Similarly, a card account is a ‘payment account’ that may be linked to different payment instruments (e.g., the plastic card and the digitized card registered in a mobile wallet).  The transactions with these instruments are all debited on the same card account.  In this case, the card account itself does not qualify as a ‘payment instrument’, but as a ‘payment account’ from which funds may be used through different ‘payment instruments’, i.e., devices.

There are other practical reasons why the exemption should apply at device level.  When a card is registered in one or more mobile wallet(s), the PAN is tokenized.  The tokenised PAN is unique for each wallet and each tokenised PAN is completely independent from another.

If the limits for the application of the exemption are managed at the account level, this implies that performing SCA on any device would reset the counter/accumulator.  This would have the effect of allowing lost or stolen devices to be used if the owner is not aware of the loss and continues to use other devices and perform SCA.  This appears to be a weakening rather than a strengthening of security.

In addition, there is no common and widespread payment solution in the industry that allows issuers to effectively monitor and control at the same time the cumulative number and value of contactless transactions across (1) multiple devices, (2) offline and online contactless transactions and (3) different EEA currencies.

The design, development and massive roll-out of such new solutions will be a long and costly process. It will require a replacement cycle of most cards and terminals, as well as significant investments from all the players involved in the payments value chain.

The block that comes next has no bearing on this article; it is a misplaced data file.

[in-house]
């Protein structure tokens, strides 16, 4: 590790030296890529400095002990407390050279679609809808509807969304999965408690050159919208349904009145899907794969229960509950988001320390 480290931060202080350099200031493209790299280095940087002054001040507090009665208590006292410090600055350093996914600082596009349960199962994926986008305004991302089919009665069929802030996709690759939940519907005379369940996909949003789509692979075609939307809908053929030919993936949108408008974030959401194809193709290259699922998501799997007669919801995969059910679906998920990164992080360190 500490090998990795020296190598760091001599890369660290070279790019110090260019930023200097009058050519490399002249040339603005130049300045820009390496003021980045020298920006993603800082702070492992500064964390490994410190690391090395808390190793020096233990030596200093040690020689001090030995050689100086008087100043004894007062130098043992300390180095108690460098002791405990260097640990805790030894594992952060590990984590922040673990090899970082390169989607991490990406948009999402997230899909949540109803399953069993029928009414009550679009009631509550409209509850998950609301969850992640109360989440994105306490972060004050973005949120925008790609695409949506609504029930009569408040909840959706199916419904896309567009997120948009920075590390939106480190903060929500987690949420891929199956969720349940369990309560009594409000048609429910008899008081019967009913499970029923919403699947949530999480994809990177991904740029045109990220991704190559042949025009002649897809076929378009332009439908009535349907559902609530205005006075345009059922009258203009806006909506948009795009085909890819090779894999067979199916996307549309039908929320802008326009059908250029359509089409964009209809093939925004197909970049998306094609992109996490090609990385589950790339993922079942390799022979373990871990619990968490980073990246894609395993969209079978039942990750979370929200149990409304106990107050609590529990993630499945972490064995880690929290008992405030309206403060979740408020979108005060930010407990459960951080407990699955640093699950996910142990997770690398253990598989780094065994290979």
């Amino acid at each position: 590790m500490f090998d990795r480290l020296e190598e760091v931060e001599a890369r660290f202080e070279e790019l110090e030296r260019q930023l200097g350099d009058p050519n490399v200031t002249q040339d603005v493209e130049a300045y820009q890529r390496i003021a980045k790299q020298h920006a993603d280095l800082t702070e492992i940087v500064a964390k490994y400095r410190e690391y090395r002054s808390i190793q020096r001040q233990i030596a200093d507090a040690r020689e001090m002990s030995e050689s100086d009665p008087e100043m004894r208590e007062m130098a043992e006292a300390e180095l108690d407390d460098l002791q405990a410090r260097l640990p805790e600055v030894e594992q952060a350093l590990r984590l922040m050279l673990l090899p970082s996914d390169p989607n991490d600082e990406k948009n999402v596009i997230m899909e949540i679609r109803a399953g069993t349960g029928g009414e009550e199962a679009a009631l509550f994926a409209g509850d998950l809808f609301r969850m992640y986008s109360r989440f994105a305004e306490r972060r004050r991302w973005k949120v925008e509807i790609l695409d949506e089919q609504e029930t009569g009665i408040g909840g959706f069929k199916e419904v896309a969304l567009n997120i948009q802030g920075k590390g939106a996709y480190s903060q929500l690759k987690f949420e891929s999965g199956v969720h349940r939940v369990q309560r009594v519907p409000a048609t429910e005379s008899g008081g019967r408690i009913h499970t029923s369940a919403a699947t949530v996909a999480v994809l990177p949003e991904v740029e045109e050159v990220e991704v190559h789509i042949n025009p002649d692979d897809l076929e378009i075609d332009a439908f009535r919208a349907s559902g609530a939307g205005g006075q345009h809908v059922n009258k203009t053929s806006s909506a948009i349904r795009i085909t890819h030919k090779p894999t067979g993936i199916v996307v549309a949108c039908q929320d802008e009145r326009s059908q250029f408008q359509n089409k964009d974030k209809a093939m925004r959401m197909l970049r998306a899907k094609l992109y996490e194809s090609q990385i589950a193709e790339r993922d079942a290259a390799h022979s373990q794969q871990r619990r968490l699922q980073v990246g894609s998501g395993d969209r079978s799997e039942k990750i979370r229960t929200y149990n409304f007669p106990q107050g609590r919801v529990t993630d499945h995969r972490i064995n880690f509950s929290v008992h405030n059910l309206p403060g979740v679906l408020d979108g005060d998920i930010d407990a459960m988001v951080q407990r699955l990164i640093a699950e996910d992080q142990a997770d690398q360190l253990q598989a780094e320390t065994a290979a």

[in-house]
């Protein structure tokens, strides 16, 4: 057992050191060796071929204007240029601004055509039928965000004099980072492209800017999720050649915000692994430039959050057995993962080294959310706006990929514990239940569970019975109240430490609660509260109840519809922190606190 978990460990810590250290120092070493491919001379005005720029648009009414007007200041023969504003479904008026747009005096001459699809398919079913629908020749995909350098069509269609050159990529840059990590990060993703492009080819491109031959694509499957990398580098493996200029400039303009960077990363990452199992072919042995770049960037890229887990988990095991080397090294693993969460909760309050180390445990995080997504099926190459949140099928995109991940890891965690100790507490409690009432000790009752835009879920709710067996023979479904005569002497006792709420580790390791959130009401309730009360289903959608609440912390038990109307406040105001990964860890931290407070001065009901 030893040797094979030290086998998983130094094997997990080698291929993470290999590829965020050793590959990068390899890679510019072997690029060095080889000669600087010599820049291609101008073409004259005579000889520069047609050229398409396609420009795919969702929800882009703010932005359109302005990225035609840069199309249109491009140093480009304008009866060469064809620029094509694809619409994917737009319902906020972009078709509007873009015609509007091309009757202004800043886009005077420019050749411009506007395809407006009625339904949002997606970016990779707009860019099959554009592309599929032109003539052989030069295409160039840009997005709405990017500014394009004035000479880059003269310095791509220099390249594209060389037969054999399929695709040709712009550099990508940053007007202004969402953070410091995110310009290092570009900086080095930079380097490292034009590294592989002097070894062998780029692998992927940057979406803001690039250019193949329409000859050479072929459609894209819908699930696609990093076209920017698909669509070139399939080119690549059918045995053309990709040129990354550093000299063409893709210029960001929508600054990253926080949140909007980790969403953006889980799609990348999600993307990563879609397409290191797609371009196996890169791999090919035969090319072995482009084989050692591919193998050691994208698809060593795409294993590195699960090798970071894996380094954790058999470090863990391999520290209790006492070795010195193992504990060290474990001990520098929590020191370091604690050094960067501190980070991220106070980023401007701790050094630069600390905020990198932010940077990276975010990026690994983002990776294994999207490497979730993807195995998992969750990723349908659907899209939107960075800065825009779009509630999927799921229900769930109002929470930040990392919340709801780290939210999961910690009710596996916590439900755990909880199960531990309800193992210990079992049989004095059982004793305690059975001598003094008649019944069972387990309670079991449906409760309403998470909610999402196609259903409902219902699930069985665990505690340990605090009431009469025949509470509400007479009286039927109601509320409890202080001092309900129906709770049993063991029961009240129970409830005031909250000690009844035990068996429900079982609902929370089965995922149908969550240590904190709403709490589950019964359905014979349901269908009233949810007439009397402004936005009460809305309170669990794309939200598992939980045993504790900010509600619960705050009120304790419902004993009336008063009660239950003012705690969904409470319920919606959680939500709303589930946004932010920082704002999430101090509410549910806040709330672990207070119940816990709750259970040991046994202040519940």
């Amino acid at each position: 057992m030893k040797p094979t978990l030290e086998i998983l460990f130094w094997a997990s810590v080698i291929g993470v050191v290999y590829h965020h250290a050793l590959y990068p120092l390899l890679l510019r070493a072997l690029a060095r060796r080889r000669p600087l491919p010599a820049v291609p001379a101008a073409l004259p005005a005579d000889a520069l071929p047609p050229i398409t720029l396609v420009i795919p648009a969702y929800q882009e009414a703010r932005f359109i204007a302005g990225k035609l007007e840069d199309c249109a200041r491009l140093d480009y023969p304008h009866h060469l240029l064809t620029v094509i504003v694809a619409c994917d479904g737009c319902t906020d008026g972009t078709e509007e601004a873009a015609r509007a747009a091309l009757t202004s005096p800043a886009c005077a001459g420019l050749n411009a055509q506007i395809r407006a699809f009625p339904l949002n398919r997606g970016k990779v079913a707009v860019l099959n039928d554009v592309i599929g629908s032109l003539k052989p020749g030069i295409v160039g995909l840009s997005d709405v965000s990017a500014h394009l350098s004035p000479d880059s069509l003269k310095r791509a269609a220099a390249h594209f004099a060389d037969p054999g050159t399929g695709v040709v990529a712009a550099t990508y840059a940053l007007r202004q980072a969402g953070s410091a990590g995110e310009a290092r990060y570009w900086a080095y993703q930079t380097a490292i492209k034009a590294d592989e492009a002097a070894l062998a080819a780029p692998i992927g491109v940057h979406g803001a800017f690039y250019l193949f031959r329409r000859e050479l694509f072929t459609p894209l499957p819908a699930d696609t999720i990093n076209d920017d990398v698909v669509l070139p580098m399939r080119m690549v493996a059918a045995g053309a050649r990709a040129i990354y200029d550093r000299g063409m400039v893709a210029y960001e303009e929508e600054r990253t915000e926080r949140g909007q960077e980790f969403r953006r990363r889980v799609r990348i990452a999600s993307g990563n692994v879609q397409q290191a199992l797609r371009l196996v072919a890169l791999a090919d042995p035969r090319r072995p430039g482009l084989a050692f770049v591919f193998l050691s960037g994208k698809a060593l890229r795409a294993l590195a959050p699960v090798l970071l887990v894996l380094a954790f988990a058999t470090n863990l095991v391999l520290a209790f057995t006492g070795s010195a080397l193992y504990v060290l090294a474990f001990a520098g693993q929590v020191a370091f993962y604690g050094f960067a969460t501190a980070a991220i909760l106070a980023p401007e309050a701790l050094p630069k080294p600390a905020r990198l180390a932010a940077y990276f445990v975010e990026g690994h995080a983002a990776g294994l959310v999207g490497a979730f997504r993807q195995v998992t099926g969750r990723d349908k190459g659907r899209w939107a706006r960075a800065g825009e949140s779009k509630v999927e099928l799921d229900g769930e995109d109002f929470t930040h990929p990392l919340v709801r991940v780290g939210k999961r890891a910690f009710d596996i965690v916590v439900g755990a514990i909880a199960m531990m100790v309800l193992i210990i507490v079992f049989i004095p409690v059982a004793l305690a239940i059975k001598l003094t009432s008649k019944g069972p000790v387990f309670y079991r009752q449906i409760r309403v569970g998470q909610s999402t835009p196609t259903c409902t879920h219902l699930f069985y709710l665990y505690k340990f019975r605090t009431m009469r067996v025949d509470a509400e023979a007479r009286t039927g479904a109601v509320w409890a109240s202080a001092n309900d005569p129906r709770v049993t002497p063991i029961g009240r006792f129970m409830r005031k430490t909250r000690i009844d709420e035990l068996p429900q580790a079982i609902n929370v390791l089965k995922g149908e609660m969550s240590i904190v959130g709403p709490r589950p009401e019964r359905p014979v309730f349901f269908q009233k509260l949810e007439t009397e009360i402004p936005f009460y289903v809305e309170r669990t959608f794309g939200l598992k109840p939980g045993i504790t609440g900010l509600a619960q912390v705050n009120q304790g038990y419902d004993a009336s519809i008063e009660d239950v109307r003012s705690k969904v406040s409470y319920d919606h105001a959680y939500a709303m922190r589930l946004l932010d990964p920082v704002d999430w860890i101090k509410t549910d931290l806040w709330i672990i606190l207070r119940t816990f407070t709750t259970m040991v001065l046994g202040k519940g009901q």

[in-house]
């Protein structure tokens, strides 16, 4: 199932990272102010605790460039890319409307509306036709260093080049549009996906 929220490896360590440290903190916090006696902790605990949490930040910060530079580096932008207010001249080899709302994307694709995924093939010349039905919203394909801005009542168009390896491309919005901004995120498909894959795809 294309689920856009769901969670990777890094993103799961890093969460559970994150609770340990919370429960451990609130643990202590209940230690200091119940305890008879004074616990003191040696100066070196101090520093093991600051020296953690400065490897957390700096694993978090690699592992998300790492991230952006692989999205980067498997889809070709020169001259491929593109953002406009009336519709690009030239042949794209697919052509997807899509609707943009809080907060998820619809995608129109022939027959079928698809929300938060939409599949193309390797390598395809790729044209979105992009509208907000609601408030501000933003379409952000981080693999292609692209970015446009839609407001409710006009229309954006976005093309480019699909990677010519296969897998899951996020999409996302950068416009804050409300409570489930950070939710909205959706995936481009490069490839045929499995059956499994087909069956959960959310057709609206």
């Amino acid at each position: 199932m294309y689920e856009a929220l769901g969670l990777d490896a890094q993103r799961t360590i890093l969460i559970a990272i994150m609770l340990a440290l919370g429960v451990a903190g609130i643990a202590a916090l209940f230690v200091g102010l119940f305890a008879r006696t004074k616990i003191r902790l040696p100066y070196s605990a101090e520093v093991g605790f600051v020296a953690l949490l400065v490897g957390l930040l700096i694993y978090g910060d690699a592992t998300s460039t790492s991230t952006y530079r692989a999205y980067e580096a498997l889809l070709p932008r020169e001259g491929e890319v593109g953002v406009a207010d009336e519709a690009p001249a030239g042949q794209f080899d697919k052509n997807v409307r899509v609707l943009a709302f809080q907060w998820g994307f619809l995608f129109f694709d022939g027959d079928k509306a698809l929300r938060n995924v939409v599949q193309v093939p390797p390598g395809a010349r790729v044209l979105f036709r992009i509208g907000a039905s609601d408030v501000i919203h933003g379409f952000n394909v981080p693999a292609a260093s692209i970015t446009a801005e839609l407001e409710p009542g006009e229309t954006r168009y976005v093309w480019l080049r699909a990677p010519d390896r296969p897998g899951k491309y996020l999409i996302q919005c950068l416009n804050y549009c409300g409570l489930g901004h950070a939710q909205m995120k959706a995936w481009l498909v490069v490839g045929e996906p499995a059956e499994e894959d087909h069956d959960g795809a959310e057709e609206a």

The low levels of fraud for contactless transactions show that contactless payments are today already sufficiently secure. We should not overburden a convenient experience for low-value payments with requirements that are lengthy to implement and whose costs outweigh the benefits.

For these reasons, we believe that the counters for the application of the exemptions for low-value contactless and remote transactions should be calculated at device/token level. This interpretation would achieve a great level of security and convenience for customers.

Date of submission:
28/06/2018
Published as Final Q&A:
11/10/2019
EBA Answer:

Article 4(14) of PSD2 defines payment instrument as ‘means a personalised device(s) and/or set of procedures agreed between the payment service user and the payment service provider and used in order to initiate a payment order’.

Article 11 of the Commission Delegated Regulation (EU) 2018/389 applies to contactless electronic payment transactions initiated by means of a payment instrument with contactless functionality. Therefore, the calculation of the limits under Article 11 of the Delegated Regulation should be done for each payment instrument with a contactless functionality. If the contactless functionality is offered by different means, the counter should be calculated separately.

This means that the calculation of the limits under Article 11 will apply separately for contactless payment transactions initiated with a physical payment card and for contactless payment transactions initiated with a digitised version of the payment card based on a payment token, even if both are linked to the same underlying payment account.

Status:
Final Q&A